It is good to think about resolution in the reverse direction. If somebody has a complaint against you, do you want him or her to talk to you about it or to tell lots of other people first? If a problem is not important to take it to your brother, then it is not worth telling others about.

You shall not go around as a slanderer among your people . . . You shall not hate your brother in your heart, but you shall reason frankly with your neighbor, lest you incur sin because of him (Leviticus 19:16 – 17, ESV).

Step 2 - Resolve it with two others

But if he does not listen, take one or two others along with you, that every charge may be established by the evidence of two or three witnesses (Matthew 18:16, ESV).

The purpose of witnesses is to hear and understand the arguments put forth by the two people involved in a dispute. Many people want to resolve their issue before this stage because they at least suspect that their assertions are unreasonable and they are relatively sure the witnesses will figure that out. Others may not realize they are unreasonable until they actually have to explain themselves to witnesses.

While such witnesses are not judges, a person unable to explain himself to neutral people usually realizes he will not be able to explain himself to those who are judging. When a person realizes their error at this stage, they usually want to resolve the problem quickly.

Step 3 - Resolve it before many

If he refuses to listen to them, tell it to the church . . . (Matthew 18:17, ESV).

The possibility of an entire congregation becoming aware of someone's mistakes may motivate them to resolve their problems before this step is reached. The term "church" here obviously refers to the local congregation and not the entire body of believers worldwide.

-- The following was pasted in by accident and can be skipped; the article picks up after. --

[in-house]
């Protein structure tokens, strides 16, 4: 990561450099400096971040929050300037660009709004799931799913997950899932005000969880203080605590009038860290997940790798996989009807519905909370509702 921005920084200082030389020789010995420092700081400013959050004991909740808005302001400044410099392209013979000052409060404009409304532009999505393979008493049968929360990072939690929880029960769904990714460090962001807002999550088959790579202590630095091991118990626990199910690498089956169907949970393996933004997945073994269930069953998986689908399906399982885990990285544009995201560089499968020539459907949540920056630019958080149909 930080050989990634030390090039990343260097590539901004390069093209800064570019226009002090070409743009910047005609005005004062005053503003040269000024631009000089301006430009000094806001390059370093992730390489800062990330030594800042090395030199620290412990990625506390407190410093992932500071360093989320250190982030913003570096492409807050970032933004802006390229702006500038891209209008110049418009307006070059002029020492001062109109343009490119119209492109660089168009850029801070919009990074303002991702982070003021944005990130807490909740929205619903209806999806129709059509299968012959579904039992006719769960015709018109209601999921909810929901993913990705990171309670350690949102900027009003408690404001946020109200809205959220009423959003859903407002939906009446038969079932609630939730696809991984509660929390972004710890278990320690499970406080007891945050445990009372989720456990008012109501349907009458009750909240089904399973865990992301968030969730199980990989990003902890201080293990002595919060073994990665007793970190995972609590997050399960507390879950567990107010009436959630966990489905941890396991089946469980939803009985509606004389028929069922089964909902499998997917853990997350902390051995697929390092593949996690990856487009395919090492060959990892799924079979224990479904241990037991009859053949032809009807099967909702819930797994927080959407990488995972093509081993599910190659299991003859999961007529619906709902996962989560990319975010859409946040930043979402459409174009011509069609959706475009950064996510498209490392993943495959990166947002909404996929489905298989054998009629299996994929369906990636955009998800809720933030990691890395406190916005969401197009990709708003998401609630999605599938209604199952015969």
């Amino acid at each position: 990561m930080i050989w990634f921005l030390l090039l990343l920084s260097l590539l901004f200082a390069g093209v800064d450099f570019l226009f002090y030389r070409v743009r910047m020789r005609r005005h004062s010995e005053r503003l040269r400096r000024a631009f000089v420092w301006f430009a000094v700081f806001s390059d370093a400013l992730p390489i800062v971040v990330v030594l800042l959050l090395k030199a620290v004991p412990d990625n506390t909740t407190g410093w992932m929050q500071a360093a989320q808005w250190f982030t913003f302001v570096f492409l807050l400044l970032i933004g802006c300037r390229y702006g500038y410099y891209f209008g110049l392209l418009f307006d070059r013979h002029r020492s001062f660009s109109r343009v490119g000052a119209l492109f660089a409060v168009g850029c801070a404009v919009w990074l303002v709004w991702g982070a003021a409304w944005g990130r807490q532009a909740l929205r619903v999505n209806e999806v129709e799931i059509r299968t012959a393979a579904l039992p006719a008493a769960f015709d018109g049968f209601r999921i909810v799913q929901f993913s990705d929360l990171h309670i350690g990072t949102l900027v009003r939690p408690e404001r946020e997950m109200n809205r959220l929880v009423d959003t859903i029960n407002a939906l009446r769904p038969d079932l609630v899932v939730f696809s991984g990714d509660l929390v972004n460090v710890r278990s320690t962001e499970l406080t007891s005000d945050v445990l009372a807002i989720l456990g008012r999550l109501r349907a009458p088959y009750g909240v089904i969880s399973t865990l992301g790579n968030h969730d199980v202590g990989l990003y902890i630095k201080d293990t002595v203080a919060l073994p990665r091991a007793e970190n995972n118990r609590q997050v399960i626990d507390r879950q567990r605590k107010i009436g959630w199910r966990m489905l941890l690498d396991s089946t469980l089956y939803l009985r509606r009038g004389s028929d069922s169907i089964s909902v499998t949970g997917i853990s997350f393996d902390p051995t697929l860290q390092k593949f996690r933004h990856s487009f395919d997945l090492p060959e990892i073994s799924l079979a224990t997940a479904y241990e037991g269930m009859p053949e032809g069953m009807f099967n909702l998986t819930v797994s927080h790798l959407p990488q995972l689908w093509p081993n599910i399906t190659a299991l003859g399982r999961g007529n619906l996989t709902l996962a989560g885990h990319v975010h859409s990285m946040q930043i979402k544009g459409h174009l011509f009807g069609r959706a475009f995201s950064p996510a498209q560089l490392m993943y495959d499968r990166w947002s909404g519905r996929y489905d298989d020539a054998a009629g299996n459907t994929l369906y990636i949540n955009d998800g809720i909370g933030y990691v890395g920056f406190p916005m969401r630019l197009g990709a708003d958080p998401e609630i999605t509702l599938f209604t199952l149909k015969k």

In a small congregation of a couple dozen people, everyone in the congregation who is willing to participate could meet together, before or after their regular service, to consider the disagreement. In larger groups, however, it probably would be best if elders in the church (those who are older and wiser, not necessarily those who are "ordained") were the only ones to judge the matter at hand.

Public resolution of disputes is a good thing. One never knows what evidence the brethren can contribute. For example, someone may recall that one of the people involved in the disagreement had the same issues with brethren when they attended another group.

There is a tendency for some fellowships to resolve all their members' disputes exclusively through their paid leadership. This does not allow the brethren to grow and does not teach them to have faith in God. Worse yet, some church leaders place little emphasis on facts and righteous judgment, but attempt a quick and quiet resolution to maximize their membership and money.


And if he refuses to listen even to the church, let him be to you as a Gentile and a tax collector (verse 17).

Removal from a congregation is the only "punishment" taught in the New Testament. The hope is, of course, that the person will repent and return to the group. At the very least, this action will bring peace to the church by removing those who cause unnecessary disputes.

Drive out a scoffer, and strife will go out, and quarreling and abuse will cease (Proverbs 22:10, ESV).


Anyone who handles disputes or disagreements among their fellow Christians using the above method can feel confident that he has done what God has commanded.

Is it possible that a person will be falsely accused or wrongly judged of a dispute through the process delineated above? Yes. Sometimes God may intervene, and sometimes He does not do so immediately. Diotrephes sent true brethren out of the church but John promised to deal with him (3John 1:9 - 10). It can be a blessing to be sent out of a corrupt congregation.

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How To Start and Run a Church!
Why Start a New Group?
Finding a Meeting Place
Naming a New Church
Setting Up a Schedule
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Tracking the Money
Teaching the Bible
Handling Disputes
Operate Without a Pastor